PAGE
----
With the Navy seriously considering banning tobacco sales on its bases and ships, Republican Rep. Duncan Hunter, a Marine veteran, is calling on Navy Sec. Ray Mabus to refocus its efforts.
“While I recognize the Navy believes removing tobacco products would help in ‘maximizing the readiness’ of sailors and Marines, it’s my belief that the Navy should worry less about intruding on the personal decision-making of these same sailors and Marines, while creating added burdens in the process,” the California congressman wrote Friday in a letter to Mabus obtained by The Daily Caller.
Hunter expressed his “strong opposition” to the idea.
“Instead, the Navy should focus on truly strengthening readiness through training, resources and management,” he added, questioning how such removal would even assist in preparing the Navy for future threats.
This week Navy spokeswoman Lt. Cmdr. Sarah Flaherty confirmed to the Army Times that the Navy has been considering eliminating tobacco sales, but that there has not been a decision made yet.
Cmdr. Tamara Lawrence, a spokeswoman for Mabus, added that he “has implemented a number of initiatives to improve the culture of fitness in the Navy and Marine Corps, and curbing tobacco use is part of that improvement.”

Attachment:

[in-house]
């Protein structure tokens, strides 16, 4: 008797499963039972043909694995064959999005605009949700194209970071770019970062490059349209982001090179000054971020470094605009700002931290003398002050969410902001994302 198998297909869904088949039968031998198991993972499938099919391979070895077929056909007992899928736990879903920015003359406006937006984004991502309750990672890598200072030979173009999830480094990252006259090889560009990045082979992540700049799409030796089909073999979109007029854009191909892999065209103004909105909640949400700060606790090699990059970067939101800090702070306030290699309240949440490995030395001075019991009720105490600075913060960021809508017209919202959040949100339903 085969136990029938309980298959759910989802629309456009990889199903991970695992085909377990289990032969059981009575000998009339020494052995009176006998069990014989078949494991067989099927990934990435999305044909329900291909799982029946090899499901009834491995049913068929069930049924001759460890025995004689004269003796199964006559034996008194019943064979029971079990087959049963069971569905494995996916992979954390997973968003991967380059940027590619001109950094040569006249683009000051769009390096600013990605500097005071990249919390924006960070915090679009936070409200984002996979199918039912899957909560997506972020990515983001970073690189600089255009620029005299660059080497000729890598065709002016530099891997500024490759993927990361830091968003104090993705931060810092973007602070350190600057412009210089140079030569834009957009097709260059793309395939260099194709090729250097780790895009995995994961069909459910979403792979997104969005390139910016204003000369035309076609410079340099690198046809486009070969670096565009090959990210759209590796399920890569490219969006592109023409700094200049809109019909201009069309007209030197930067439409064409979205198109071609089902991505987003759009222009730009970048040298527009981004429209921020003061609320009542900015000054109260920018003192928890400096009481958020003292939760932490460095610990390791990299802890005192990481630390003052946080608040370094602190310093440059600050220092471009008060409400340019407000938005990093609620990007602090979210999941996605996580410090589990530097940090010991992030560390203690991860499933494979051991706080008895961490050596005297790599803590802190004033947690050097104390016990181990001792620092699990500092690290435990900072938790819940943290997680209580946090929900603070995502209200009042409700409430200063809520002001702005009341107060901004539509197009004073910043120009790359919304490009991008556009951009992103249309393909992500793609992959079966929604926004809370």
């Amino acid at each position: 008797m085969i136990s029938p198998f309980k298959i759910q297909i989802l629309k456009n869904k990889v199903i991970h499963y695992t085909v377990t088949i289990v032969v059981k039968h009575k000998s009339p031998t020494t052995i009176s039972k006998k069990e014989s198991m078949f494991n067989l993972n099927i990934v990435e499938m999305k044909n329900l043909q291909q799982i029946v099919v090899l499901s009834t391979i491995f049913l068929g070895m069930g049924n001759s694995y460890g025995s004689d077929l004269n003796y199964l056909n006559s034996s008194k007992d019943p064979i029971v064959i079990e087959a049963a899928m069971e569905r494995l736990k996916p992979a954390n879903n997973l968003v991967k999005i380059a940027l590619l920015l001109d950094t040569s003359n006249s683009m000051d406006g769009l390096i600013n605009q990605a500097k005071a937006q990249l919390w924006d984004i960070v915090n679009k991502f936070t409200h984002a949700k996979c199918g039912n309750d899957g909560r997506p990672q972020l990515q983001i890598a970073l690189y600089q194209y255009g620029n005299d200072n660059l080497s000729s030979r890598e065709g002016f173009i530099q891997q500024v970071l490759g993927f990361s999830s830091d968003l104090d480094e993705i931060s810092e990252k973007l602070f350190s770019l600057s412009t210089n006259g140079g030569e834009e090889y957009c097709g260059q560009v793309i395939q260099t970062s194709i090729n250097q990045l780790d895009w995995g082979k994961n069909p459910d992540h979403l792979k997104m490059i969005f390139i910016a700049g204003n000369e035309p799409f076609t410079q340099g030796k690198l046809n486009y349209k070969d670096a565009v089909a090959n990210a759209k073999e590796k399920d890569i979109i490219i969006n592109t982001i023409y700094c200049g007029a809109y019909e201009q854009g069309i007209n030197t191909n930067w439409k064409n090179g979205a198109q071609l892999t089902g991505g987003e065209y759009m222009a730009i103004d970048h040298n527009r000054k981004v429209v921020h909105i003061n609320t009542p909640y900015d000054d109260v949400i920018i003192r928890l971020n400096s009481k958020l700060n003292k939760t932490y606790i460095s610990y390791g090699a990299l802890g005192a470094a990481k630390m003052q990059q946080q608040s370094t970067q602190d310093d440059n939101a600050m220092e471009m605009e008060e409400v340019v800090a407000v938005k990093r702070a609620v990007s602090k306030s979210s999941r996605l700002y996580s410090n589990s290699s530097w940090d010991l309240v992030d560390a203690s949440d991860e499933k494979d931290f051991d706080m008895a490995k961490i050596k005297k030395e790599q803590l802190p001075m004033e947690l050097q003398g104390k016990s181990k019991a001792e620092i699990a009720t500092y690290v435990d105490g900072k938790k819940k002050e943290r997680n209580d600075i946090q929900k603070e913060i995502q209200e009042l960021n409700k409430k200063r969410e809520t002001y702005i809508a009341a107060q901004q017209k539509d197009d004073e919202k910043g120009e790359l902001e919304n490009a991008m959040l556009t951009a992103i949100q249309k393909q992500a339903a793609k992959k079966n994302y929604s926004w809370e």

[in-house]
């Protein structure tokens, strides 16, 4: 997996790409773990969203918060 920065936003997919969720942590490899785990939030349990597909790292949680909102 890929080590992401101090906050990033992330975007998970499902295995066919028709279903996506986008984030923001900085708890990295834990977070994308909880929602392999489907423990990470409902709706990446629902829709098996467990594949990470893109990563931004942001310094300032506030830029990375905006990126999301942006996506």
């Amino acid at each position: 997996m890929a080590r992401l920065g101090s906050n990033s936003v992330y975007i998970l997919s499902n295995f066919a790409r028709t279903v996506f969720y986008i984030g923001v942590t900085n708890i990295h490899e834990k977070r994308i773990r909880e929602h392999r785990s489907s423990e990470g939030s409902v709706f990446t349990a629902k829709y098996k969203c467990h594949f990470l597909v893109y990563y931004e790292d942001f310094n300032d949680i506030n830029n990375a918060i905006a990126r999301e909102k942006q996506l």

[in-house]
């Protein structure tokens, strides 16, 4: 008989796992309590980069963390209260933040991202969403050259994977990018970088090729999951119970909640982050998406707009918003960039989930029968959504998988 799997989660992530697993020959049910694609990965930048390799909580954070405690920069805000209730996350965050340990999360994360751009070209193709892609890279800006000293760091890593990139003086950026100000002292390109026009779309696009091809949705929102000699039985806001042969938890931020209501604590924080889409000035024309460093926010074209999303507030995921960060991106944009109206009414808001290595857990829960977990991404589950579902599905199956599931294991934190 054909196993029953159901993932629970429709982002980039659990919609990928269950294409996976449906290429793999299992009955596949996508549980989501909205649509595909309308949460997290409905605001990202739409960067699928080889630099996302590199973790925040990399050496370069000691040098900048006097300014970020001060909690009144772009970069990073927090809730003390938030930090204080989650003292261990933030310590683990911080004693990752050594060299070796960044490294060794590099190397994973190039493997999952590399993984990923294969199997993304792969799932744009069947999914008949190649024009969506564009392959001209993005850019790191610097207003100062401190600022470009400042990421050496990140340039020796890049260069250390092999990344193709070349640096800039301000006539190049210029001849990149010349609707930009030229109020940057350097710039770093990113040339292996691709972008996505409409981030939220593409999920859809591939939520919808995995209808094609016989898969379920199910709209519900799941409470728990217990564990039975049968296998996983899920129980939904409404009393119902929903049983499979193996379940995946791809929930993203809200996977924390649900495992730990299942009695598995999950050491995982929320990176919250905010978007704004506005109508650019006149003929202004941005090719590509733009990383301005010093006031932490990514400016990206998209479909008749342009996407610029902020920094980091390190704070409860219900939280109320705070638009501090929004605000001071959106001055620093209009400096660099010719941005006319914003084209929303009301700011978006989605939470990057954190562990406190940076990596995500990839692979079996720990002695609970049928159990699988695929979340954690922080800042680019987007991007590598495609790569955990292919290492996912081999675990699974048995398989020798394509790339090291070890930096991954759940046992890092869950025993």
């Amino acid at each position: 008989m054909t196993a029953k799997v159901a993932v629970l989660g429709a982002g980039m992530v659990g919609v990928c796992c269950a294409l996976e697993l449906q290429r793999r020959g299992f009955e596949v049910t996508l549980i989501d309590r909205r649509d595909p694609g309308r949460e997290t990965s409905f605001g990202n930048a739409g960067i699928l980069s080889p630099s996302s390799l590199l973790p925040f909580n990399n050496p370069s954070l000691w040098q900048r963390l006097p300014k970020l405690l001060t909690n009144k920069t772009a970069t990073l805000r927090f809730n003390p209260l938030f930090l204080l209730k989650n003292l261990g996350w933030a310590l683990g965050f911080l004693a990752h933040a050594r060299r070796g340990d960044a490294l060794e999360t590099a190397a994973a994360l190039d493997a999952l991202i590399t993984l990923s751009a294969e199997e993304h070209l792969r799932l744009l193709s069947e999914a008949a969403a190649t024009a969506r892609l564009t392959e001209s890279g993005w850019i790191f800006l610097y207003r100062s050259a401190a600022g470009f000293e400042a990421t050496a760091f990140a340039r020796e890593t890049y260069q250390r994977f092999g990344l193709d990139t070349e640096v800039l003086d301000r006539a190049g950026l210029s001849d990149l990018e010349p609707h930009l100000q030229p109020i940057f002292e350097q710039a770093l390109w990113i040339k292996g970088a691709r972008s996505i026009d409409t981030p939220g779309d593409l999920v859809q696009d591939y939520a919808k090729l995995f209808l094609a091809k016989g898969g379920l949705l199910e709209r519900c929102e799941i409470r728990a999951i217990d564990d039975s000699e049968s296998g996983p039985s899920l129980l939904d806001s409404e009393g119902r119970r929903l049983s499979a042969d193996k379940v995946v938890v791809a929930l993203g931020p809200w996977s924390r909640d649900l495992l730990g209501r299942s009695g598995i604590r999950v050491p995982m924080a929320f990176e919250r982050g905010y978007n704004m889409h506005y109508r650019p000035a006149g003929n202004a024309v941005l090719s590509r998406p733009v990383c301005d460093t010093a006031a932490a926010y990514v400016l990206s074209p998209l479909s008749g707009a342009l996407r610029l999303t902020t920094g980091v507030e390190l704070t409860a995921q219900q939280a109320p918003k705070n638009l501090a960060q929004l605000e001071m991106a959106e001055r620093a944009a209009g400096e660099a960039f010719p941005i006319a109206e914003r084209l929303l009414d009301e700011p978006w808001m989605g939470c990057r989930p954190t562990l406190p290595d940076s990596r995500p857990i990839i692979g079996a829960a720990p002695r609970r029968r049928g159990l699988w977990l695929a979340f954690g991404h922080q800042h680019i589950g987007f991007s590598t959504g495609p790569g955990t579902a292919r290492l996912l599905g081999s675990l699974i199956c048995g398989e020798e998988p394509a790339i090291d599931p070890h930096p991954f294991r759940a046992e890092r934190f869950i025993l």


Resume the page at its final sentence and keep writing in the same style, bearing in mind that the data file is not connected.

According to Hunter, who served in Iraq and Afghanistan, such a move is seen “more as a political decision, intended to make a point, than it is a decision that supports our sailors and Marines.”
“Having spent time around Marines and sailors through multiple deployments, I believe there are far more immediate priorities for the Navy and Marine Corps, all of which require your leadership and attention,” he wrote.
Hunter added that if the Navy were to go through with the plan, other service branches would likely follow.
In 2012, the Navy eliminated discounts for tobacco products at Navy and Marine exchanges. At the time, according to the Army Times, Mabus wrote that “Tobacco use is the most avoidable public health hazard in the Navy and Marine Corps.”
More recently the Defense Department had service members submit videos discouraging tobacco use and had the public vote on a favorite.